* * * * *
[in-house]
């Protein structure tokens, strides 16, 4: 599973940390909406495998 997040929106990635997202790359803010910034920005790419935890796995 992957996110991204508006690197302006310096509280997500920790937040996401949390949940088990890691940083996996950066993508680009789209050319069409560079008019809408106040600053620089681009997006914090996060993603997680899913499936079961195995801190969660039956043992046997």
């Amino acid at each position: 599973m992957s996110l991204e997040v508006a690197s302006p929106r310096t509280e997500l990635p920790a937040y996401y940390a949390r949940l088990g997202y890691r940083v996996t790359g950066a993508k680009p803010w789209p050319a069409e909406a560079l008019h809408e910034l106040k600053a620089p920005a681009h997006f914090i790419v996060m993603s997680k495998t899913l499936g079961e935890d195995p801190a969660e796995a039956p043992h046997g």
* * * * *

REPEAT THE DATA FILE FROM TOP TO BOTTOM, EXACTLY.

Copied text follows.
[in-house]
């Protein structure tokens, strides 16, 4: 599973940390909406495998 997040929106990635997202790359803010910034920005790419935890796995 992957996110991204508006690197302006310096509280997500920790937040996401949390949940088990890691940083996996950066993508680009789209050319069409560079008019809408106040600053620089681009997006914090996060993603997680899913499936079961195995801190969660039956043992046997």
């Amino acid at each position: 599973m992957s996110l991204e997040v508006a690197s302006p929106r310096t509280e997500l990635p920790a937040y996401y940390a949390r949940l088990g997202y890691r940083v996996t790359g950066a993508k680009p803010w789209p050319a069409e909406a560079l008019h809408e910034l106040k600053a620089p920005a681009h997006f914090i790419v996060m993603s997680k495998t899913l499936g079961e935890d195995p801190a969660e796995a039956p043992h046997g």